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D-backs give phenom Upton six-year, $51.25M deal
Under those terms, the contract covers all three of Upton’s arbitration years and his first two free-agent years. He still would be eligible for free agency at 28.
Upton gets a $1.25 million signing bonus, half on April 15 and the rest on July 15. He receives salaries of $500,000 this year, $4.25 million in 2011, $6.75 million in 2012, $9.75 million in 2013, $14.25 million in 2014 and $14.5 million in 2015.
"I do kind of put that pressure on myself,'' he said Wednesday. "I want to be great, that's the thing. If you want to be great, then you set your goals higher.''
Upton, at 22 considered one of the game’s rising stars, batted .300 last season with 26 home runs, 86 RBIs and an .899 OPS.
"We view him as a core player, one of our key pieces,'' general manager Josh Byrnes said, "and as we view the next six years the kind of guy we want to build around.''
The only bigger contract in Diamondbacks' history was the $52.4 million, four-year deal Randy Johnson signed in 1999.
"This is something you dream about. For it to come true, it really hasn't sunk in yet,'' Upton said. "My parents have definitely been a special part of my life to get me to this point. It's definitely a special day. I'm glad they could be here. I know they're as happy as I am.''
Upton has had the pressure of high expectations for years, following the path of his older brother B.J., who was the No. 2 draft pick overall in 2002. Justin was one better, chosen No. 1 by Arizona in the 2005 draft.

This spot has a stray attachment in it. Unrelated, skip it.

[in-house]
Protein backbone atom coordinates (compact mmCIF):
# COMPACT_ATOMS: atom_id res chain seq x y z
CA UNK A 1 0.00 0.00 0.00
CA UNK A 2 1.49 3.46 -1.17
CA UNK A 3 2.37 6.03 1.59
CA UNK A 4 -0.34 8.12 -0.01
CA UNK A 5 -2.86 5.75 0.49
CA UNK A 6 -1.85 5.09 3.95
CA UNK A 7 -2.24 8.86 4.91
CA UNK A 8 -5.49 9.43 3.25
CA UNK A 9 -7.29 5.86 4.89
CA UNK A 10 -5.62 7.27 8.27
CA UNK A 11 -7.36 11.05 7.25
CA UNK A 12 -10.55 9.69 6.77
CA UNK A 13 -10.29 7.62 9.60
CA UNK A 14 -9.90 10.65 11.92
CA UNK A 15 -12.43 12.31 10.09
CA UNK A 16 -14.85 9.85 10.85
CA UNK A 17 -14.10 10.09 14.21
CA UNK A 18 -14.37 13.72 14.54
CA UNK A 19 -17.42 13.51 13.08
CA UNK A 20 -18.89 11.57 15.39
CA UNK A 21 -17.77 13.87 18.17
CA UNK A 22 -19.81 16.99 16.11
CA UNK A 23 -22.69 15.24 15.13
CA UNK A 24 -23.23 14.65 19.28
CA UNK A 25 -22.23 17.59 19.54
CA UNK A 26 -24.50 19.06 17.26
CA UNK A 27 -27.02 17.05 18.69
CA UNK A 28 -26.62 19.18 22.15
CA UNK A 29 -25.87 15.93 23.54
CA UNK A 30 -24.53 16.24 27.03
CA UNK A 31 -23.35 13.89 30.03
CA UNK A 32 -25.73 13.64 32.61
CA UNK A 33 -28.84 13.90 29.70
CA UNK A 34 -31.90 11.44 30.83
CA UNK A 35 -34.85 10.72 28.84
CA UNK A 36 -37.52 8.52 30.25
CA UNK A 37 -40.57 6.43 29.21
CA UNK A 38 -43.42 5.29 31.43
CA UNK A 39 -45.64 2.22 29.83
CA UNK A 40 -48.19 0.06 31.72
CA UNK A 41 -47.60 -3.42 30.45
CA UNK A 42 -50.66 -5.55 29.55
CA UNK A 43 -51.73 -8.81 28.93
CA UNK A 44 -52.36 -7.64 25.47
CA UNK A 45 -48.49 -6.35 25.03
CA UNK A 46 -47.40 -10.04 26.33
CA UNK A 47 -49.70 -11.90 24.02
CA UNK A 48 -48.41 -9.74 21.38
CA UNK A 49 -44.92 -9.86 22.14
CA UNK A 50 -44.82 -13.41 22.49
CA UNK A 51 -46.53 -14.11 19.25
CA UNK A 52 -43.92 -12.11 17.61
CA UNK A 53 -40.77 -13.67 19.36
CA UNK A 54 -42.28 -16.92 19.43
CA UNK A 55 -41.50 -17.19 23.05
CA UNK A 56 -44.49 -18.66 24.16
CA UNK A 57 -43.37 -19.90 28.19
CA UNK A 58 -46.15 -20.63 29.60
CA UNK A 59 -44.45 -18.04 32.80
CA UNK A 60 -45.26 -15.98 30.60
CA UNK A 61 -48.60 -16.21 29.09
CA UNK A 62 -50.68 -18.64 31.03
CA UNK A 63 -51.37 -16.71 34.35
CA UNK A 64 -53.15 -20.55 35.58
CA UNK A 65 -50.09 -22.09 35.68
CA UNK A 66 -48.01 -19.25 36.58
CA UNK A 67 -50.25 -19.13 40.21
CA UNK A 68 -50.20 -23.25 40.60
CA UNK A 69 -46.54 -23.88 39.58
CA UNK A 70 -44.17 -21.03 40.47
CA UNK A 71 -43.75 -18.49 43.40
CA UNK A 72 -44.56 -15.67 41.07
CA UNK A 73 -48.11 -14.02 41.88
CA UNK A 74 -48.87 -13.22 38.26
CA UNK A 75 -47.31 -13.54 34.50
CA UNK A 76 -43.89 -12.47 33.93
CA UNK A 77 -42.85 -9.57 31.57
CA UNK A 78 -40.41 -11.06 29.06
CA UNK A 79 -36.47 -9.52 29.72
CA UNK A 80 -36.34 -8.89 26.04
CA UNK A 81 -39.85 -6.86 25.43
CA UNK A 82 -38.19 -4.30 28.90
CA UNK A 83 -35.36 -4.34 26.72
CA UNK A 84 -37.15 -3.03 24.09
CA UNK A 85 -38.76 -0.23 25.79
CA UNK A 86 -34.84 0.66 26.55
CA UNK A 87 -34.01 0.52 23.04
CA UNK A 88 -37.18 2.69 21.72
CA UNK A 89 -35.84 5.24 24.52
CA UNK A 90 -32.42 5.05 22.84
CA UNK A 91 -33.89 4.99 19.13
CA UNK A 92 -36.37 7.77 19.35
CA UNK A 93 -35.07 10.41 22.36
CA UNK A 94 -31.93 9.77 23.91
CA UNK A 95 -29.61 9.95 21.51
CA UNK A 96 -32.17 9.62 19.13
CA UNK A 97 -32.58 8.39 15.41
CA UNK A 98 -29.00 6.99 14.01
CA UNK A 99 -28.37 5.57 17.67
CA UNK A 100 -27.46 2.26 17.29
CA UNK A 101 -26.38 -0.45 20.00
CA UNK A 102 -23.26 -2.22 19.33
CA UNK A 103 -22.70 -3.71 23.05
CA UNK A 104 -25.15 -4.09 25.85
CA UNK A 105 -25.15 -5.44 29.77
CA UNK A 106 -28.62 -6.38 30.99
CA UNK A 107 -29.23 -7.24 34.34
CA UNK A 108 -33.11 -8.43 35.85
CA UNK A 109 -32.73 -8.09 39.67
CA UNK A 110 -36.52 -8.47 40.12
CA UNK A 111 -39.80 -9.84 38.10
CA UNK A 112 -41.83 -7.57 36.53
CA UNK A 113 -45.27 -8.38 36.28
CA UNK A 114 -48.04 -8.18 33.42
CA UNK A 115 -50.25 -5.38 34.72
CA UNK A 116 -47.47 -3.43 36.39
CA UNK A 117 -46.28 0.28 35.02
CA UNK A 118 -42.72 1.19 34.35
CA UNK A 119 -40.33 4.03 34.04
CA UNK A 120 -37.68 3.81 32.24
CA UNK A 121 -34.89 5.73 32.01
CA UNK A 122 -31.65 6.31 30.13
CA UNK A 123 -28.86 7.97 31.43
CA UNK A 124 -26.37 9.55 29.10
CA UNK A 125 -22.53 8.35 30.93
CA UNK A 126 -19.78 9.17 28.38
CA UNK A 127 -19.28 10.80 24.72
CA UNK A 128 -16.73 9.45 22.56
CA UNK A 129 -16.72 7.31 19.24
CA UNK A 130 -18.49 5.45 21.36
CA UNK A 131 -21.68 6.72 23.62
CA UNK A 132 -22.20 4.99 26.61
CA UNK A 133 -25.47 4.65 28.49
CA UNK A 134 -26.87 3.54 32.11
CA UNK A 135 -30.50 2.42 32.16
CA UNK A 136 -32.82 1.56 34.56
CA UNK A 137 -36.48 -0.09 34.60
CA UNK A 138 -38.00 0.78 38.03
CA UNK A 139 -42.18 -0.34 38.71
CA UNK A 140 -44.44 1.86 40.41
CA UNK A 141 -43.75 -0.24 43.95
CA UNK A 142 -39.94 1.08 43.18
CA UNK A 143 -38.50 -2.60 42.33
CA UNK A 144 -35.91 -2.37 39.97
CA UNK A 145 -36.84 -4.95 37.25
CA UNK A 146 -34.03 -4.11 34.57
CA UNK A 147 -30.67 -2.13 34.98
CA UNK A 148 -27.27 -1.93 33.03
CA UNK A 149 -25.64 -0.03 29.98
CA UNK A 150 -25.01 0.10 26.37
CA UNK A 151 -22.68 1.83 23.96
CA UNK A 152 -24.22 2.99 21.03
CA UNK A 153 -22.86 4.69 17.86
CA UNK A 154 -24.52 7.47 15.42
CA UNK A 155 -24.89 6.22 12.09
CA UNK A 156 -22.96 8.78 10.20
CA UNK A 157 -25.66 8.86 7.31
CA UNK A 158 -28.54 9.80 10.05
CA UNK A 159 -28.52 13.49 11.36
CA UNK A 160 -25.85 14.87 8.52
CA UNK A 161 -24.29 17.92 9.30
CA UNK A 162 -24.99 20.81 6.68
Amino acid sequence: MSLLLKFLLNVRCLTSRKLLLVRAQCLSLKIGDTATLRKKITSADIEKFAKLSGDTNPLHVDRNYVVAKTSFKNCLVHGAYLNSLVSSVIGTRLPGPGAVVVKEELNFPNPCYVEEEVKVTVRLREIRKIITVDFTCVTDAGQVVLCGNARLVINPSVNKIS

He played less than two years in the minors before being called up by the Diamondbacks in 2007, one month shy of his 20th birthday.
Manager A.J. Hinch was newly hired director of player personnel when Upton first was signed in January 2006.
"We know him very well. We have a great relationship. To be able to have him as a centerpiece of our organization is a great advantage,'' Hinch said. "He's already had productive seasons and he's still got a lot of room to grow, which is exciting to see and also scary for the National League.''
Justin Upton earned his first All-Star berth last season.
While he has a quick, even picturesque, swing, his form in the outfield is a work in progress. Upton had played only eight games in right field in the minors before being installed there at the major league level in 2007.
Byrnes compared his outfield issues with "a young Vlad Guerrero,'' with the speed and talent to get to balls but not necessarily the finesse that comes from learning the position well.
Byrnes said that teams in markets like Arizona's have to make a move to keep their young talent as long as possible.
"We generally need to go early to deal with free agency, and we've done that in a number of cases,'' Byrnes said. "There might be more risk because you're going early and you're going longer, but I think the reward justifies those types of moves.''
The Diamondbacks also have been negotiating a long-term deal with third baseman Mark Reynolds. With no new deal, Upton would be eligible for arbitration after this season. Reynolds, 26, is in the same service class.
Information from The Associated Press was used in this report.
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